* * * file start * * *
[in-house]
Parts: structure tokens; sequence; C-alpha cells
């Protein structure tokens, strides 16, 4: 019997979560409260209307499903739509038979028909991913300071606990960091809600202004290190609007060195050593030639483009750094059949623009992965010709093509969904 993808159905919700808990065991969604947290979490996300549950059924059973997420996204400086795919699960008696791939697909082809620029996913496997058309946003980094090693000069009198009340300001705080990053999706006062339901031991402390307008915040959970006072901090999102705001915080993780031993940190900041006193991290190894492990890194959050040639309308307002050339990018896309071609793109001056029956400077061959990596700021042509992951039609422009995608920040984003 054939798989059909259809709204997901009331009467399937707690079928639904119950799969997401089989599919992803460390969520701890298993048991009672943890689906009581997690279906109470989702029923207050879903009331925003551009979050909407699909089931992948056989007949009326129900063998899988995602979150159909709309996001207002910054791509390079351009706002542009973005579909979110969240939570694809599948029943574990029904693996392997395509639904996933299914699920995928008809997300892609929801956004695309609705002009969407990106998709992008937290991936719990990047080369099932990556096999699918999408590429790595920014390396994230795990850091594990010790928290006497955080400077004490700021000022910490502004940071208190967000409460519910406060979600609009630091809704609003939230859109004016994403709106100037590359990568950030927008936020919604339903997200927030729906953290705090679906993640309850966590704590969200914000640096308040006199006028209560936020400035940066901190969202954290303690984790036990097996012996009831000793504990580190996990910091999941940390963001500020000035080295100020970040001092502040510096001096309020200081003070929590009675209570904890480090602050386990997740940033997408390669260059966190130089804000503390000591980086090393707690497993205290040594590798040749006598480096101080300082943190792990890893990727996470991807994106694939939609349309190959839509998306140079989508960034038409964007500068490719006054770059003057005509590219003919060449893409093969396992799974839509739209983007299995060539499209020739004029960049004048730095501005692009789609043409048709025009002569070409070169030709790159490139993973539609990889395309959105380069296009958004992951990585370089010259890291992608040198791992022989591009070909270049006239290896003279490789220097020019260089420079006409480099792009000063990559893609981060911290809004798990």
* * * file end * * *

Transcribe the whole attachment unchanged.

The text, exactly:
[in-house]
Parts: structure tokens; sequence; C-alpha cells
């Protein structure tokens, strides 16, 4: 019997979560409260209307499903739509038979028909991913300071606990960091809600202004290190609007060195050593030639483009750094059949623009992965010709093509969904 993808159905919700808990065991969604947290979490996300549950059924059973997420996204400086795919699960008696791939697909082809620029996913496997058309946003980094090693000069009198009340300001705080990053999706006062339901031991402390307008915040959970006072901090999102705001915080993780031993940190900041006193991290190894492990890194959050040639309308307002050339990018896309071609793109001056029956400077061959990596700021042509992951039609422009995608920040984003 054939798989059909259809709204997901009331009467399937707690079928639904119950799969997401089989599919992803460390969520701890298993048991009672943890689906009581997690279906109470989702029923207050879903009331925003551009979050909407699909089931992948056989007949009326129900063998899988995602979150159909709309996001207002910054791509390079351009706002542009973005579909979110969240939570694809599948029943574990029904693996392997395509639904996933299914699920995928008809997300892609929801956004695309609705002009969407990106998709992008937290991936719990990047080369099932990556096999699918999408590429790595920014390396994230795990850091594990010790928290006497955080400077004490700021000022910490502004940071208190967000409460519910406060979600609009630091809704609003939230859109004016994403709106100037590359990568950030927008936020919604339903997200927030729906953290705090679906993640309850966590704590969200914000640096308040006199006028209560936020400035940066901190969202954290303690984790036990097996012996009831000793504990580190996990910091999941940390963001500020000035080295100020970040001092502040510096001096309020200081003070929590009675209570904890480090602050386990997740940033997408390669260059966190130089804000503390000591980086090393707690497993205290040594590798040749006598480096101080300082943190792990890893990727996470991807994106694939939609349309190959839509998306140079989508960034038409964007500068490719006054770059003057005509590219003919060449893409093969396992799974839509739209983007299995060539499209020739004029960049004048730095501005692009789609043409048709025009002569070409070169030709790159490139993973539609990889395309959105380069296009958004992951990585370089010259890291992608040198791992022989591009070909270049006239290896003279490789220097020019260089420079006409480099792009000063990559893609981060911290809004798990």